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Samba configuration, part one: What's the scoop on Red Hat's new tool?

Red Hat has created a new tool -- Redhat-config-samba -- for configuring Samba. It's included in the beta version of Red Hat's next Linux release. What other tools are available, and how do they compare with each other and the Red Hat tool?

Red Hat has produced a GUI configuration tool. Criticism is valid only with reference to requirements. I do not know what those requirements were. Perhaps this tool really does meet or exceed the specifications towhich it was written. I just do not know.

What do you want a GUI configuration tool to do? There's the obvious response: "I want it to configure my Samba server." Apart from that, we need to address the needs of the audience who might use the tool.

Is a tool to be designed for use by RHCEs who already know everything about editing configuration files using Vi? If so, then why do they need a tool? Do we need a tool for experts who already know everything about Samba, but do not know how to use Vi? Unlikely!

Is it likely that you would (could) write a GUI tool for someone who knows NOTHING about Linux, Samba, or Microsoft Windows networking? Well, please do NOT ask me to write such a device; it would need to be a golden panacea!

So who needs a GUI tool? If we can answer that question, then we stand a chance of making some sense in a highly opinionated world.

So, let me create a hypothetical user need. My reasoning behind the scenario is as follows:

1. Someone who has decided to migrate to Linux will likely put in the effort needed to understand the language of the new environment. There will be a learning curve.

2. Given are the alternatives to Linux, it is likely that this someone probably will come from an Microsoft Windows networking background, particularly if they are employed in the IT world.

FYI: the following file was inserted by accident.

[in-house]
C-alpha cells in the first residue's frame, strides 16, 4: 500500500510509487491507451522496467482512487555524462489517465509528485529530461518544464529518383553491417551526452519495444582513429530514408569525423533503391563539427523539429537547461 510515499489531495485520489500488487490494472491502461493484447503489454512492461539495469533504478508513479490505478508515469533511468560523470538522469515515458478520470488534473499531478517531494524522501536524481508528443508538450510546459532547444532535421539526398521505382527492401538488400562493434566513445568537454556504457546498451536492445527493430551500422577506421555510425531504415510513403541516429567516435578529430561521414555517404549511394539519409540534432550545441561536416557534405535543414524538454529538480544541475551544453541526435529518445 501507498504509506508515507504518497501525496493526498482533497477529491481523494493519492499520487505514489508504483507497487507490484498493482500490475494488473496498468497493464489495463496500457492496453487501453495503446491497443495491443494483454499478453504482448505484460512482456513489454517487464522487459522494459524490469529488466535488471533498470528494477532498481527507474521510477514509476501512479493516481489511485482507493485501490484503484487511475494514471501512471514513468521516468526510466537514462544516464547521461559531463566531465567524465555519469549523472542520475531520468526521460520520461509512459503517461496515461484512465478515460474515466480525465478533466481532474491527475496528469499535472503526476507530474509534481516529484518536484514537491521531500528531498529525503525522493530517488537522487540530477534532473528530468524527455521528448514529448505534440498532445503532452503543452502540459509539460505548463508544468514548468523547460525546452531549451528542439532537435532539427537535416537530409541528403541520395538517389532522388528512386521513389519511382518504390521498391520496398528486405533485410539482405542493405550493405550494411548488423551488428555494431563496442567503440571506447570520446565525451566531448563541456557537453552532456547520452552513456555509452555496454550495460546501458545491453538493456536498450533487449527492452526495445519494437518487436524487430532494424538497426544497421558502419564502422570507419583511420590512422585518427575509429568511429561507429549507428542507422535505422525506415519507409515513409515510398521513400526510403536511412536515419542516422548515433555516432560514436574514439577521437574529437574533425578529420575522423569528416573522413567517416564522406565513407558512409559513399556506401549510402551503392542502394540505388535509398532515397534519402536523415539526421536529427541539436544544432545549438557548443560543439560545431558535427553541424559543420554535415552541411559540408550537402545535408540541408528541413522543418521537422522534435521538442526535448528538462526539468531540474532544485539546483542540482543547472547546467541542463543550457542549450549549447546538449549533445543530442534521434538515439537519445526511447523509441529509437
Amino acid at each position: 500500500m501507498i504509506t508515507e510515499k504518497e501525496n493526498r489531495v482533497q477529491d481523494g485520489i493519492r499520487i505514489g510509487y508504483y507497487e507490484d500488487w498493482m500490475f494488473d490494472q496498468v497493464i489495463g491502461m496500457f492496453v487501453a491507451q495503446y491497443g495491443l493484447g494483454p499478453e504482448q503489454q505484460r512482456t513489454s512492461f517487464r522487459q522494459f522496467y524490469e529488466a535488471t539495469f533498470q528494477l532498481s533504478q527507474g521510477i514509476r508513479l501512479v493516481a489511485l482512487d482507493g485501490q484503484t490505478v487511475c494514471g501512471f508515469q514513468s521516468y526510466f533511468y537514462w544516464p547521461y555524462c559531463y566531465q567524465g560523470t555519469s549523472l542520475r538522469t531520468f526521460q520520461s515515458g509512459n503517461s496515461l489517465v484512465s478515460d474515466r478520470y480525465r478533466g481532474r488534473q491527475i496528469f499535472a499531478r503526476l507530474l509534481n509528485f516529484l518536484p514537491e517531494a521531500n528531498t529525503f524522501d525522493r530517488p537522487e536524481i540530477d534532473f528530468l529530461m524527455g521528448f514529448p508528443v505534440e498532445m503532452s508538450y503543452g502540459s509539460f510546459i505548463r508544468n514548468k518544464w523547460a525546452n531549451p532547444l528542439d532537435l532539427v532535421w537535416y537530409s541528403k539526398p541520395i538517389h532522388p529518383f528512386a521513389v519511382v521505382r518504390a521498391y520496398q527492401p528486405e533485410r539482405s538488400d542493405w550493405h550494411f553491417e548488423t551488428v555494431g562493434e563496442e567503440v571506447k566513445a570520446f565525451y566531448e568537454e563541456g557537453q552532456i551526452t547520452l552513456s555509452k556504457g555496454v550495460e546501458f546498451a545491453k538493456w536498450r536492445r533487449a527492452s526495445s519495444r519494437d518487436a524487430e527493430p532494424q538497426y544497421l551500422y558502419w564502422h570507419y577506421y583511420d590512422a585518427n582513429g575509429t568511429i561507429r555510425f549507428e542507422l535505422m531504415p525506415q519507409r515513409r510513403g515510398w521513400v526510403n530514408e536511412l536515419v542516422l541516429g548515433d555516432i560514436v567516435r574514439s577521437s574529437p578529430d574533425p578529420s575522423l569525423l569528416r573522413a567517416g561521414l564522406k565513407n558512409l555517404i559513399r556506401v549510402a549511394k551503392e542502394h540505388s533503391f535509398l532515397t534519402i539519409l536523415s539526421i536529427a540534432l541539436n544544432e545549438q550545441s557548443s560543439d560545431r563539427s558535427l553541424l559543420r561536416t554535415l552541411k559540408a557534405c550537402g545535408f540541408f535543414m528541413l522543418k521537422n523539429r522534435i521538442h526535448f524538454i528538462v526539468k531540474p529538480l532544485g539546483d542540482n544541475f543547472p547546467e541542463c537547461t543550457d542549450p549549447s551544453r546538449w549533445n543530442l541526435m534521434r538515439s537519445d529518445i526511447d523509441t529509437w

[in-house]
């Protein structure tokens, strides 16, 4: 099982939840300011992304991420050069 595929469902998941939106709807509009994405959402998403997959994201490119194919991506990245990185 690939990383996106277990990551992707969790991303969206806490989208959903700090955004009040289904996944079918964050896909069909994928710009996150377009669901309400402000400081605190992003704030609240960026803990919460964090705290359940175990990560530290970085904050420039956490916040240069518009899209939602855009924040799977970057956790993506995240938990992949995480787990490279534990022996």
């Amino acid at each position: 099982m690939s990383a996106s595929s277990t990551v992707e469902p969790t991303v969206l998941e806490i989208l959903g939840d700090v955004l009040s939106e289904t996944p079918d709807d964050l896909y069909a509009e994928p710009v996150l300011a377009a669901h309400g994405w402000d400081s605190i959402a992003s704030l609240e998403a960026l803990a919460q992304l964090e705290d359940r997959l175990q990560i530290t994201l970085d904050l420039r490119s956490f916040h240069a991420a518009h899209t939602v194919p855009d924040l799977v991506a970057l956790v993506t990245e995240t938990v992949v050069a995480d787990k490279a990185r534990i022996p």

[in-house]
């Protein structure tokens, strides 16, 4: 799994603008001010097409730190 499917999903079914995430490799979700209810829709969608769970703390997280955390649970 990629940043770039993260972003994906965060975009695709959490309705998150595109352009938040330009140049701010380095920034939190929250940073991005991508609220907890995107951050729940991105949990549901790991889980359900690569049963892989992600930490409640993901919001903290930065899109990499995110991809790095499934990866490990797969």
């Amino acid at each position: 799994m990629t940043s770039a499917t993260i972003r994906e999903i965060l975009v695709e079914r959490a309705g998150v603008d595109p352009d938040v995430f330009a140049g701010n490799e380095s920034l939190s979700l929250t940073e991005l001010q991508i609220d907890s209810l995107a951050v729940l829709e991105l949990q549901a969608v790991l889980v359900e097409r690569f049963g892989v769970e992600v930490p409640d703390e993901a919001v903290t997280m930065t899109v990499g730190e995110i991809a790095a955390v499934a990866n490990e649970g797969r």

3. Given 1 plus 2 above, then that person needs to learn the language and terms used in the new Linux environment and will by nature use familiar terms for reference. The important clue here is the 'individual's current terms of reference'.

Therefore, would it not make sense that our mythical GUI tool should speak their language? Here's an example of someone who came from a Microsoft Windows NT networking background and discuss the key needs and requirements. Let's say I know MS Windows NT/2K/XP/.Net and wants to get a Linux server up and running quickly.

Here are my starter questions:

    1. need DNS - how quickly can I do that? I do NOT want to earn a Ph.D. in DNS, and here is what I know:

  • The domain name is myorg.net;
  • have my IP addresses; and
  • My MS Windows clients need WINS.

    That said, where do I enter what I know? I'd be very happy to let the GUI tool figure out what I do not know.

    2. I need DHCP to make my life bearable, and I have already provided most of what I know. My IP address range: x.x.x.x to x.x.x.y. GUI tool, can you please work out the rest?

    3. Now I'm dealing with Samba for file and print. I know about

  • A Stand-Alone server;
  • A Domain Member server;
  • A PDC/BDC type thing;
  • I'd like BLOGGSNET as my domain name; and
  • My machine name - BIGBOX.

    So, now I want to enter this info and then let the GUI tool figure out the rest. Is that possible? Please don't ask too many more questions; I just want it to work!

    So, does this new Red Hat configuration tool meet the needs of this hypothetical straw-man? No way! I could add a few more requirements,but that would make matters worse! MS Windows 2000 Server configuration tools do -- more or less - meet the needs of our hypothetical person. I guess that might be a factor in Microsoft's success.

    Go on topart two.

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